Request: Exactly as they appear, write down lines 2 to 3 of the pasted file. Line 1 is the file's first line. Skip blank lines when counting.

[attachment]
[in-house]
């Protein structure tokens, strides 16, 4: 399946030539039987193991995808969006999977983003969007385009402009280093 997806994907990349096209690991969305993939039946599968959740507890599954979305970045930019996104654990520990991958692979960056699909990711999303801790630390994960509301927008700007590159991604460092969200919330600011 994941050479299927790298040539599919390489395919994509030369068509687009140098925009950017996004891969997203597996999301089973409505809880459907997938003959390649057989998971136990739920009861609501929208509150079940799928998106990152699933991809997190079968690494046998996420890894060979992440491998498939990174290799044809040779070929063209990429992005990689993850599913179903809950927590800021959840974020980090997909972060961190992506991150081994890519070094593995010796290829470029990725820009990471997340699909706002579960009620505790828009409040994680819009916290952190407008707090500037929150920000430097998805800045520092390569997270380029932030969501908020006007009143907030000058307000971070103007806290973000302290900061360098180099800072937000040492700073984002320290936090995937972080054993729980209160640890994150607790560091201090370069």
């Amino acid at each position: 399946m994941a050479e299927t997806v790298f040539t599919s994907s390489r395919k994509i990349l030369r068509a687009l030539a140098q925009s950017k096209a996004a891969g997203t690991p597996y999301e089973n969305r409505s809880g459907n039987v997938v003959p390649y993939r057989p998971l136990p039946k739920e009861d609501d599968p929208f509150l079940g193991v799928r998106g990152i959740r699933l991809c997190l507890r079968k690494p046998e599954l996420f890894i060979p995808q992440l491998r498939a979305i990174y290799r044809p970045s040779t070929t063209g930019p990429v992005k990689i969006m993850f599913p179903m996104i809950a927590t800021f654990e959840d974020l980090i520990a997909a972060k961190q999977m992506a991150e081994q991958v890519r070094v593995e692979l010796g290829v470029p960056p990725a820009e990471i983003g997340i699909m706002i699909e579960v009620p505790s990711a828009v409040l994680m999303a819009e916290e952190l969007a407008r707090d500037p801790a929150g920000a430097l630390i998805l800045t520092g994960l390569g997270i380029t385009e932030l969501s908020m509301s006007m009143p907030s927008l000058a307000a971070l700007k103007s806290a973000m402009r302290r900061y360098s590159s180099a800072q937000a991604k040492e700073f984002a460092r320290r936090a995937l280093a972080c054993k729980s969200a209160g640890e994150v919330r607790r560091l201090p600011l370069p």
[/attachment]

């Protein structure tokens, strides 16, 4: 399946030539039987193991995808969006999977983003969007385009402009280093 997806994907990349096209690991969305993939039946599968959740507890599954979305970045930019996104654990520990991958692979960056699909990711999303801790630390994960509301927008700007590159991604460092969200919330600011 994941050479299927790298040539599919390489395919994509030369068509687009140098925009950017996004891969997203597996999301089973409505809880459907997938003959390649057989998971136990739920009861609501929208509150079940799928998106990152699933991809997190079968690494046998996420890894060979992440491998498939990174290799044809040779070929063209990429992005990689993850599913179903809950927590800021959840974020980090997909972060961190992506991150081994890519070094593995010796290829470029990725820009990471997340699909706002579960009620505790828009409040994680819009916290952190407008707090500037929150920000430097998805800045520092390569997270380029932030969501908020006007009143907030000058307000971070103007806290973000302290900061360098180099800072937000040492700073984002320290936090995937972080054993729980209160640890994150607790560091201090370069």
């Amino acid at each position: 399946m994941a050479e299927t997806v790298f040539t599919s994907s390489r395919k994509i990349l030369r068509a687009l030539a140098q925009s950017k096209a996004a891969g997203t690991p597996y999301e089973n969305r409505s809880g459907n039987v997938v003959p390649y993939r057989p998971l136990p039946k739920e009861d609501d599968p929208f509150l079940g193991v799928r998106g990152i959740r699933l991809c997190l507890r079968k690494p046998e599954l996420f890894i060979p995808q992440l491998r498939a979305i990174y290799r044809p970045s040779t070929t063209g930019p990429v992005k990689i969006m993850f599913p179903m996104i809950a927590t800021f654990e959840d974020l980090i520990a997909a972060k961190q999977m992506a991150e081994q991958v890519r070094v593995e692979l010796g290829v470029p960056p990725a820009e990471i983003g997340i699909m706002i699909e579960v009620p505790s990711a828009v409040l994680m999303a819009e916290e952190l969007a407008r707090d500037p801790a929150g920000a430097l630390i998805l800045t520092g994960l390569g997270i380029t385009e932030l969501s908020m509301s006007m009143p907030s927008l000058a307000a971070l700007k103007s806290a973000m402009r302290r900061y360098s590159s180099a800072q937000a991604k040492e700073f984002a460092r320290r936090a995937l280093a972080c054993k729980s969200a209160g640890e994150v919330r607790r560091l201090p600011l370069p």